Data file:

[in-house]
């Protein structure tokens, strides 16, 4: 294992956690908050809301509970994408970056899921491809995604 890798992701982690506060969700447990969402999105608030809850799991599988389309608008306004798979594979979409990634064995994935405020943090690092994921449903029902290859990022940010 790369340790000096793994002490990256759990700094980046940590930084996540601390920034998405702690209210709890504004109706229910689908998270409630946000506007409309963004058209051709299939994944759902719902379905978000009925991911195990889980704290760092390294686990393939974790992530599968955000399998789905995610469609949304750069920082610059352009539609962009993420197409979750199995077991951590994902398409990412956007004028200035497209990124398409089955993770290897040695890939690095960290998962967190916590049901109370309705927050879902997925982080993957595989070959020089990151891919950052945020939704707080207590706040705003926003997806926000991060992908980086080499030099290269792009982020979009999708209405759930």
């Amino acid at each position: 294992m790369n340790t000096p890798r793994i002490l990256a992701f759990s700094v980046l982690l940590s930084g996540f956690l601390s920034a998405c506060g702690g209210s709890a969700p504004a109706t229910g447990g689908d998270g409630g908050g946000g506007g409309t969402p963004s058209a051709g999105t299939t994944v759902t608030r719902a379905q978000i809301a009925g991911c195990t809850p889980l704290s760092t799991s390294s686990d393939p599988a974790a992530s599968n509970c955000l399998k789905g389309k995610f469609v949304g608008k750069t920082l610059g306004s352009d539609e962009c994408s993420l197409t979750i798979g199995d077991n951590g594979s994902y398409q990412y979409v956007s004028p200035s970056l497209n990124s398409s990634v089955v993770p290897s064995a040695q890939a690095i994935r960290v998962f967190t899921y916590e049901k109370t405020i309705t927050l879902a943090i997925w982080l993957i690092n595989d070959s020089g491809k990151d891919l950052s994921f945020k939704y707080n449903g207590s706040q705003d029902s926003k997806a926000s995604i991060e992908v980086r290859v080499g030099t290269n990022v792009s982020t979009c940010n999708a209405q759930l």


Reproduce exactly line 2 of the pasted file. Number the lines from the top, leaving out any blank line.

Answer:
């Protein structure tokens, strides 16, 4: 294992956690908050809301509970994408970056899921491809995604 890798992701982690506060969700447990969402999105608030809850799991599988389309608008306004798979594979979409990634064995994935405020943090690092994921449903029902290859990022940010 790369340790000096793994002490990256759990700094980046940590930084996540601390920034998405702690209210709890504004109706229910689908998270409630946000506007409309963004058209051709299939994944759902719902379905978000009925991911195990889980704290760092390294686990393939974790992530599968955000399998789905995610469609949304750069920082610059352009539609962009993420197409979750199995077991951590994902398409990412956007004028200035497209990124398409089955993770290897040695890939690095960290998962967190916590049901109370309705927050879902997925982080993957595989070959020089990151891919950052945020939704707080207590706040705003926003997806926000991060992908980086080499030099290269792009982020979009999708209405759930």